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Heparin Activates β-Secretase (BACE1) of Alzheimer's Disease and Increases Autocatalysis of the Enzyme

Citation

Beckman, M and Holsinger, RMD and Small, DH, Heparin Activates β-Secretase (BACE1) of Alzheimer's Disease and Increases Autocatalysis of the Enzyme, Biochemistry, 45, (21) pp. 6703-6714. ISSN 0006-2960 (2006) [Refereed Article]

DOI: doi:10.1021/bi052498t

Abstract

BACE1 is an aspartic protease that generates the N-terminus of the β-amyloid protein (Aβ) from the β-amyloid precursor protein (APP). BACE1 is a key target for Alzheimer drug development. However, little is known about the physiological regulation of the enzyme. Heparin can promote β-secretase cleavage of APP in neuroblastoma cells. However, heparin has also been reported to directly inhibit BACE1 activity in vitro. To clarify the role of heparin in regulating BACE1, we examined the effect of heparin on the activity of recombinant human BACE1 (rBACE1) in vitro. Low concentrations (1 μg/mL) of heparin were found to stimulate rBACE1, increasing enzyme V max and decreasing the K M. In contrast, higher concentrations of heparin (10 or 100 μg/mL) were inhibitory. Heparin affinity chromatography demonstrated that heparin interacted strongly with the zymogen form of rBACE1 and bound to a peptide homologous to the N-terminal pro sequence of BACE1. Mature (pro sequence cleaved) enzyme lacked the capacity to be stimulated by heparin, indicating that the pro domain was necessary for the stimulation by heparin. Furthermore, in the presence of stimulatory concentrations of heparin, there was an increase in autocatalytic cleavage of the protease domain and a subsequent loss of enzyme activity in vitro. Our results strongly suggest that heparin stimulates the partially active BACE1 zymogen, and we propose that the activation is mediated by high-affinity binding of heparin to the pro domain. Our study provides evidence that heparan sulfate proteoglycans could regulate the rate of Aβ production in vivo. © 2006 American Chemical Society.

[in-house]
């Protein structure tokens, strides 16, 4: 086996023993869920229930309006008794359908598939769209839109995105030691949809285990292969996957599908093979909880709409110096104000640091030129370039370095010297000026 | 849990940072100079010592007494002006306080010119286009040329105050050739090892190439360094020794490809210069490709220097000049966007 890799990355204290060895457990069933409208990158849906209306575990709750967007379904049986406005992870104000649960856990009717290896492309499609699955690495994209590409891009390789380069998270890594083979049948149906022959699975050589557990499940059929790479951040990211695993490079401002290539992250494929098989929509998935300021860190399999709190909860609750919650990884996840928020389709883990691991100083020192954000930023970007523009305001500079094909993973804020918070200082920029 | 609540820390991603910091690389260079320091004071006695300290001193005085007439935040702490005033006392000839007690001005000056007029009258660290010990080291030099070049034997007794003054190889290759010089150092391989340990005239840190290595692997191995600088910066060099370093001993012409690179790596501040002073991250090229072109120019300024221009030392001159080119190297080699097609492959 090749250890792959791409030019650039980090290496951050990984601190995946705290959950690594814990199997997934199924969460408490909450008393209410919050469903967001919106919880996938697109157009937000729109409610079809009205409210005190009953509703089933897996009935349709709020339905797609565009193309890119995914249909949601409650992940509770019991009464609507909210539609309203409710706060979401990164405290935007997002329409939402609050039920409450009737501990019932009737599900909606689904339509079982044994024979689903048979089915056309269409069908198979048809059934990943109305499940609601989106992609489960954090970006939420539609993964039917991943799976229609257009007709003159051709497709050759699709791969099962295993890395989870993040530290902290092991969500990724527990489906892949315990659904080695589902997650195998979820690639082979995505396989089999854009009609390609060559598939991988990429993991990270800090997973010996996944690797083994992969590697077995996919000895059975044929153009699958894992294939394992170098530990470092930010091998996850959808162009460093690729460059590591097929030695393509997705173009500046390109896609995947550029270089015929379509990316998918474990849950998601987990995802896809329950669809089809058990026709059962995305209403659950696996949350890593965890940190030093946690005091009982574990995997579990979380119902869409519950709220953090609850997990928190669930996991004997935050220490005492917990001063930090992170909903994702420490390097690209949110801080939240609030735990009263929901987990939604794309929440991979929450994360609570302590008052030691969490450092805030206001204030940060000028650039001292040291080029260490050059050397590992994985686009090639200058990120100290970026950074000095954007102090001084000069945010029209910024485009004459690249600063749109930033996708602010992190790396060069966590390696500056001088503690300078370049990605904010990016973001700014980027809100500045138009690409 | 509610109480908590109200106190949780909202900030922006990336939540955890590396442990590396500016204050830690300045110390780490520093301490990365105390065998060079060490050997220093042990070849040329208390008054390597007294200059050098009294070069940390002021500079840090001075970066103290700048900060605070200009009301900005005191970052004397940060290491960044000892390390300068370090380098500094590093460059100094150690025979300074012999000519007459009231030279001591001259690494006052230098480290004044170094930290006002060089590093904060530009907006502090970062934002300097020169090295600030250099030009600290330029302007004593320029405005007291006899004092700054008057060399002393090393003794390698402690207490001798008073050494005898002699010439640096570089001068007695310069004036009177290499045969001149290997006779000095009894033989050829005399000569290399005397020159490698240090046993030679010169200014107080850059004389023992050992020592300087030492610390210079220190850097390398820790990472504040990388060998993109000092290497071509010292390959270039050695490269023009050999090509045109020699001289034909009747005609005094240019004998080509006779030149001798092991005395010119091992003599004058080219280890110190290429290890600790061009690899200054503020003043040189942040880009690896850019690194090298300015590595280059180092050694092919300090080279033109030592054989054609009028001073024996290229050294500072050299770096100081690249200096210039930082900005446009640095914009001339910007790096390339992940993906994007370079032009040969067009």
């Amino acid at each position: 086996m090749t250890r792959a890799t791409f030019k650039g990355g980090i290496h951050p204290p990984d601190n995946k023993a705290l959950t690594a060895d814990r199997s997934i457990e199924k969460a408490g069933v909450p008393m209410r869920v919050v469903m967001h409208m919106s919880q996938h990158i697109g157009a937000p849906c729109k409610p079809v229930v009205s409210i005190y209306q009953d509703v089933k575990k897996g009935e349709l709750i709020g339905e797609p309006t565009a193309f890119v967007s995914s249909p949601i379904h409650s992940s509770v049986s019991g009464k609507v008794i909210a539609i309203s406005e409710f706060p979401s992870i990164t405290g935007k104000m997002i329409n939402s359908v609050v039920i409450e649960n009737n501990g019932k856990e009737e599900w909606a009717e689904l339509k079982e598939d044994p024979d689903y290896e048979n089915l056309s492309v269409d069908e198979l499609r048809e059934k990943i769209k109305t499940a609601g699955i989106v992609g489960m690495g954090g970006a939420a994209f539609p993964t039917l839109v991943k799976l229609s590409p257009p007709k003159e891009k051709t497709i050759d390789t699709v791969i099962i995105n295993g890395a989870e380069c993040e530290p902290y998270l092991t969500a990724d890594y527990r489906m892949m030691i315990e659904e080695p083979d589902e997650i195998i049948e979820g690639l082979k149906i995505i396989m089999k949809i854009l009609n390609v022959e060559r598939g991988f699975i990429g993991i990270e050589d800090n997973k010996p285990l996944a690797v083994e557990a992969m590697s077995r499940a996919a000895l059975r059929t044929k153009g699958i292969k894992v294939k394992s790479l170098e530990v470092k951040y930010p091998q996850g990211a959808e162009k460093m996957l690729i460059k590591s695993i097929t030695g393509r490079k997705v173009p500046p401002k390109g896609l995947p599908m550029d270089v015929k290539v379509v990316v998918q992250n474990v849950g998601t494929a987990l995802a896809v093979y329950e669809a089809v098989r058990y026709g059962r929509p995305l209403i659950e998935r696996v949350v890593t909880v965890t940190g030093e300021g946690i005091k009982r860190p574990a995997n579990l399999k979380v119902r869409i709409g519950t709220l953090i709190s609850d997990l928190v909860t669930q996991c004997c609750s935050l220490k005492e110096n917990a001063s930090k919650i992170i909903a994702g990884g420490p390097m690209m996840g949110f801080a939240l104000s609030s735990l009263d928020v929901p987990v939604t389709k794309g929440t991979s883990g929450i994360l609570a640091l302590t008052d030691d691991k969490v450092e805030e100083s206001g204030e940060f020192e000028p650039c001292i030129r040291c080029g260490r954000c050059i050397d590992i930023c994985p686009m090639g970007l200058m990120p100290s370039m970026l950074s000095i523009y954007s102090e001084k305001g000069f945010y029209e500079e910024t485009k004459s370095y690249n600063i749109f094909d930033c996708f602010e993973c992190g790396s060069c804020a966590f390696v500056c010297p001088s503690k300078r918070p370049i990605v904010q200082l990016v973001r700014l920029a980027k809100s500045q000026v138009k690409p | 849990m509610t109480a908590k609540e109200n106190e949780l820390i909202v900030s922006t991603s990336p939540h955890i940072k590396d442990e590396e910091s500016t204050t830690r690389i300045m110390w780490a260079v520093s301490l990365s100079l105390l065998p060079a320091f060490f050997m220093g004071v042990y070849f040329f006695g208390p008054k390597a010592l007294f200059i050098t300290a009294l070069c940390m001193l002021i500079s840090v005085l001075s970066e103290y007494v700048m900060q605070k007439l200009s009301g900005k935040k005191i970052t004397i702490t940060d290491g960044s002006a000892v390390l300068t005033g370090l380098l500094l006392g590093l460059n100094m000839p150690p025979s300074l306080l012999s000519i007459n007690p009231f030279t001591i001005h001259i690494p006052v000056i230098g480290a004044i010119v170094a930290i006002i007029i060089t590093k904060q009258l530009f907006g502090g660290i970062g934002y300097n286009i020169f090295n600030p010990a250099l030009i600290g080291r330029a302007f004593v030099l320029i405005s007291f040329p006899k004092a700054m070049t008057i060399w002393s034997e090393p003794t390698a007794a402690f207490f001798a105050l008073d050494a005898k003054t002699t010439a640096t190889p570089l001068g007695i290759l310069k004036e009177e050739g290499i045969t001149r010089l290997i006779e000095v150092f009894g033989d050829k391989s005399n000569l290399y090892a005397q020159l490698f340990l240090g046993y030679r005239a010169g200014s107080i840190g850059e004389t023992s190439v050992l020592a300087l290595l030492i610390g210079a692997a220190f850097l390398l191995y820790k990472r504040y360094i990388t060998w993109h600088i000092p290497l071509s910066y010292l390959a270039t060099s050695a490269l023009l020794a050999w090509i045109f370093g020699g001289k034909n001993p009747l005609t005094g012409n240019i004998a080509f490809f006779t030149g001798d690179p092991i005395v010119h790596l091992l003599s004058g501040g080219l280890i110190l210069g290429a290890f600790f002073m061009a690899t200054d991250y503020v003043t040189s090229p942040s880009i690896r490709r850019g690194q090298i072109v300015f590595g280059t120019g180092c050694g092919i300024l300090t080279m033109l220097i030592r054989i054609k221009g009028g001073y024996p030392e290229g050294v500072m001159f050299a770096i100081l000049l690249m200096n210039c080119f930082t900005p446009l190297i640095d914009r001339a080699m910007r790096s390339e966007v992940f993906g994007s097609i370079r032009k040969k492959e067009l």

Item Details

Item Type:Refereed Article
Research Division:Medical and Health Sciences
Research Group:Neurosciences
Research Field:Neurosciences not elsewhere classified
Objective Division:Health
Objective Group:Clinical Health (Organs, Diseases and Abnormal Conditions)
Objective Field:Neurodegenerative Disorders Related to Ageing
Author:Small, DH (Professor David Small)
ID Code:61094
Year Published:2006
Web of Science® Times Cited:36
Deposited By:Menzies Institute for Medical Research
Deposited On:2010-02-25
Last Modified:2010-09-16
Downloads:0

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